Wouldn’t it be great to mail a few liters to the BP, Halliburton, and TransOceanic corporate offices? What if millions did it?

  11. Dorothy says:

    I clicked on Joe’s link to “Tar balls have washed up on Key West beaches,” and the short article in the Palm Beach paper was interesting. Even more interesting, however, were the many comments, some from people up the eastern seaboard, as far north as Long Island and Canada, all profoundly worried and angered that their shorelines may be impacted by the BP spill. Not a denier among any of them.

    Some comments – including one from “hugo chavez” – suggest nationalization of companies that drill for oil offshore. This is worth considering, I think. After all, these are US waters, US wildlife and fisheries, US jobs and livelihood – but BP isn’t even going to sell most of the oil here, I’ve read.

    But they’re happy. They’re retrieving 40% of the oil now, and that’s really all they care about anyway.

  12. Karen S. says:

    I too have been thinking about the number of comments, the worry, the sense of futility and frustration at the overwhelming tragedy unfolding before our eyes. There’s a palpable sense of mourning and regret about the oceans, about the entire future if nothing ever changes.

    Do all the individual comments on hundreds of social media sites make any difference? I’ve written letters to editors (two are published today), have changed to fluorescent bulbs, I recycle, don’t own a television, don’t drive when I can walk or bike, consume less, buy local, try to live more lightly on the planet, all the good stuff. Is it making a difference? I know others are doing the same, but sometimes I wonder if three hundred million of us will ever be able to change, or to make enough noise in this corporate-owned world to make them listen. It goes ricocheting between searing anger and deep despair, and, once in awhile, a glimmer of hope.

    If you haven’t heard this song yet, called “Words of Charlie Darwin” by The Low Anthem, it kind of says it all: http://www.youtube.com/watch?v=PiRXJ2rxqtU&NR=1

  13. Mike says:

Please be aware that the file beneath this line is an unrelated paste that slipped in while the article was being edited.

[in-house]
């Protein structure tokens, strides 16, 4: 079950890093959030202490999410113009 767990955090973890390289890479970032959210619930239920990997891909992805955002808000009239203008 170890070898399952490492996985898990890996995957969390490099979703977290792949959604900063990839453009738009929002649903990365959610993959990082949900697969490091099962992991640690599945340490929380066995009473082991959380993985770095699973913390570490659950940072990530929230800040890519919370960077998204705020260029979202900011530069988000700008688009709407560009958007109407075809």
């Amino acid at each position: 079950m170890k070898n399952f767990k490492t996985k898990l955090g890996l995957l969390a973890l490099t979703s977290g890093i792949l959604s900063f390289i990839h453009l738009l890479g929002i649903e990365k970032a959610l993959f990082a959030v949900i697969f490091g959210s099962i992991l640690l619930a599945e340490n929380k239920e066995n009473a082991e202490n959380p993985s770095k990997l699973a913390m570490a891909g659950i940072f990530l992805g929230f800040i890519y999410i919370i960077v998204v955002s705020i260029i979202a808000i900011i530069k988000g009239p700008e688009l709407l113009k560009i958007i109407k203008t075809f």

I’m not a denier, far from it, but: The tarballs illustrated are not from the current disaster. They are much older. It takes many months if not years for oil globs to turn into solids. Material from the current “spill” will be liquid or semiliquid when it washes up.

  14. GFW says:

    Mike’s probably right. The corollary is that this spill, given the huge quantity of oil injected at various depths in the water column, will be producing mysterious slicks and tarballs for years if not decades over a wide region.

  15. Relax everybody: BP CEO Hayward tells FOXnews: environmental impact of this disaster is likely to have been very, very modest http://bit.ly/dismod (via @ocean_news). I kinda like low-impact disasters!

  16. Christopher says:

    The EARTH MATTERS

    Does this loop current pass anywhere near Limbaugh’s mansion? A few thousand tarballs to keep Rush company might be the only redeeming virtue of this mess.

  17. Andy says:

    Mike: tar balls can form rather quickly. These are flattened which = gooey which = fairly fresh. Remember that this spill is now about 1 month old. Tar balls that have been pegged to the spill have already washed up in Louisiana. We’ll see what the feds say in a couple of days.

  18. Darren says:

    As the whole world looks on helplessly to the BP oil disaster I really cannot believe how these irresposible criminals BP were even allowed to construct and operate an oil rig with out even an emergency concept prior to operating. Why Have BPs Health & Safety team been allowed to avoid assessments and procedures In the event of such a disaster happening!?? 4 weeks down the line and BP have still not resolved this major long term Toxic Pollution.